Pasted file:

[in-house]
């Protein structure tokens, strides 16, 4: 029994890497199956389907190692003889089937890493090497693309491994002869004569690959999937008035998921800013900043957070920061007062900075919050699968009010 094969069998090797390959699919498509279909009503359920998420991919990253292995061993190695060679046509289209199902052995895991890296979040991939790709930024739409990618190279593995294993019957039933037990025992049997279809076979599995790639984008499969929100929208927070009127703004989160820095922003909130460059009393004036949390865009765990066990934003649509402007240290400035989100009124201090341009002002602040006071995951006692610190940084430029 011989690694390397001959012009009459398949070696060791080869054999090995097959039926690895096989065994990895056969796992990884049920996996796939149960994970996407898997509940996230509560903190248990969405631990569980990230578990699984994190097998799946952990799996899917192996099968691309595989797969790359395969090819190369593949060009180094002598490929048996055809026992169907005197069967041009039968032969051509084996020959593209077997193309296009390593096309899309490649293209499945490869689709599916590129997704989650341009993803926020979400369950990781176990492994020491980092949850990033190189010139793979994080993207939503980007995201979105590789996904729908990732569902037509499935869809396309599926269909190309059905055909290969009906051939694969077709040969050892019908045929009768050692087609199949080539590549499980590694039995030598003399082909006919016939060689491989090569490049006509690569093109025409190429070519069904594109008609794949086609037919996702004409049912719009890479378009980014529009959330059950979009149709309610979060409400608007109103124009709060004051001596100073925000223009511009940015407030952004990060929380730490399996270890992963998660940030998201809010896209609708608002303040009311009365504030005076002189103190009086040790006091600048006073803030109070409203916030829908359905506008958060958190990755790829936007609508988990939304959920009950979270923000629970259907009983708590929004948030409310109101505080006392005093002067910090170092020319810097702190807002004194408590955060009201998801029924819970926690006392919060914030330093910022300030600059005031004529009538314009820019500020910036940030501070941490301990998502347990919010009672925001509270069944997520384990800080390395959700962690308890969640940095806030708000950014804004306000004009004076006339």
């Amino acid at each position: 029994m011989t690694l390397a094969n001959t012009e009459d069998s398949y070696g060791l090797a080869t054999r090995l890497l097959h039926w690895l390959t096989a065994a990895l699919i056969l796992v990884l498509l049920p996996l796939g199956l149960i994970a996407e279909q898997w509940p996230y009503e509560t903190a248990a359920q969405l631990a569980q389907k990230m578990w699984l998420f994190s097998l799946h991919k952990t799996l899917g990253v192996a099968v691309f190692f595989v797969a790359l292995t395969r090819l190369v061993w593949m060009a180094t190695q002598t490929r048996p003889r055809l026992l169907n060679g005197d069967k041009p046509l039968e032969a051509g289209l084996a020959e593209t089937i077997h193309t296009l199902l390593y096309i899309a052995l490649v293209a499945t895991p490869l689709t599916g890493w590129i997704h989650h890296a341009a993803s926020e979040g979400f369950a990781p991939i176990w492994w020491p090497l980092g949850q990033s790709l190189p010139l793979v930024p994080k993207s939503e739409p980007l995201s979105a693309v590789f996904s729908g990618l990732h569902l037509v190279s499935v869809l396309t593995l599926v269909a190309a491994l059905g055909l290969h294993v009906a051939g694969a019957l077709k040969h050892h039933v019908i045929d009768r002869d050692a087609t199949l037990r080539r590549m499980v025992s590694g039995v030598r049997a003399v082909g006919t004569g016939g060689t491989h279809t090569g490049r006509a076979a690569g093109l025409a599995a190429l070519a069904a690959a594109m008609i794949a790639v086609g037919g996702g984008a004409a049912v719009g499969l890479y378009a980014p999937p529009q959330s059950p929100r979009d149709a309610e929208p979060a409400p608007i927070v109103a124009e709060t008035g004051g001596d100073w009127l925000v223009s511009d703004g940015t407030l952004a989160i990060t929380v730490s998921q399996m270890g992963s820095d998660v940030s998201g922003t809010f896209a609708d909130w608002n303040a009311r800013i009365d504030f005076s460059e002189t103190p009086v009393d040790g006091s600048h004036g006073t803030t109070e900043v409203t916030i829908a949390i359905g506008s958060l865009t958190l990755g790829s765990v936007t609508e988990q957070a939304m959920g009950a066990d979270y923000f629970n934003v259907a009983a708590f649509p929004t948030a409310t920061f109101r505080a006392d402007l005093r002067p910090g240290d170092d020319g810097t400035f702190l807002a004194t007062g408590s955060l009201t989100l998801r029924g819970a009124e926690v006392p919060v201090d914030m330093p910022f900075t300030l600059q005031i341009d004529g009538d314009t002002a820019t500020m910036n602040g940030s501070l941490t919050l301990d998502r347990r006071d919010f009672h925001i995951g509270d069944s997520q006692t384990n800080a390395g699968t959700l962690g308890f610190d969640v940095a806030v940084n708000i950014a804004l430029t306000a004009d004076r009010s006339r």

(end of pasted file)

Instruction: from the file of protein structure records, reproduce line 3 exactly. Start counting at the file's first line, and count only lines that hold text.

């Amino acid at each position: 029994m011989t690694l390397a094969n001959t012009e009459d069998s398949y070696g060791l090797a080869t054999r090995l890497l097959h039926w690895l390959t096989a065994a990895l699919i056969l796992v990884l498509l049920p996996l796939g199956l149960i994970a996407e279909q898997w509940p996230y009503e509560t903190a248990a359920q969405l631990a569980q389907k990230m578990w699984l998420f994190s097998l799946h991919k952990t799996l899917g990253v192996a099968v691309f190692f595989v797969a790359l292995t395969r090819l190369v061993w593949m060009a180094t190695q002598t490929r048996p003889r055809l026992l169907n060679g005197d069967k041009p046509l039968e032969a051509g289209l084996a020959e593209t089937i077997h193309t296009l199902l390593y096309i899309a052995l490649v293209a499945t895991p490869l689709t599916g890493w590129i997704h989650h890296a341009a993803s926020e979040g979400f369950a990781p991939i176990w492994w020491p090497l980092g949850q990033s790709l190189p010139l793979v930024p994080k993207s939503e739409p980007l995201s979105a693309v590789f996904s729908g990618l990732h569902l037509v190279s499935v869809l396309t593995l599926v269909a190309a491994l059905g055909l290969h294993v009906a051939g694969a019957l077709k040969h050892h039933v019908i045929d009768r002869d050692a087609t199949l037990r080539r590549m499980v025992s590694g039995v030598r049997a003399v082909g006919t004569g016939g060689t491989h279809t090569g490049r006509a076979a690569g093109l025409a599995a190429l070519a069904a690959a594109m008609i794949a790639v086609g037919g996702g984008a004409a049912v719009g499969l890479y378009a980014p999937p529009q959330s059950p929100r979009d149709a309610e929208p979060a409400p608007i927070v109103a124009e709060t008035g004051g001596d100073w009127l925000v223009s511009d703004g940015t407030l952004a989160i990060t929380v730490s998921q399996m270890g992963s820095d998660v940030s998201g922003t809010f896209a609708d909130w608002n303040a009311r800013i009365d504030f005076s460059e002189t103190p009086v009393d040790g006091s600048h004036g006073t803030t109070e900043v409203t916030i829908a949390i359905g506008s958060l865009t958190l990755g790829s765990v936007t609508e988990q957070a939304m959920g009950a066990d979270y923000f629970n934003v259907a009983a708590f649509p929004t948030a409310t920061f109101r505080a006392d402007l005093r002067p910090g240290d170092d020319g810097t400035f702190l807002a004194t007062g408590s955060l009201t989100l998801r029924g819970a009124e926690v006392p919060v201090d914030m330093p910022f900075t300030l600059q005031i341009d004529g009538d314009t002002a820019t500020m910036n602040g940030s501070l941490t919050l301990d998502r347990r006071d919010f009672h925001i995951g509270d069944s997520q006692t384990n800080a390395g699968t959700l962690g308890f610190d969640v940095a806030v940084n708000i950014a804004l430029t306000a004009d004076r009010s006339r």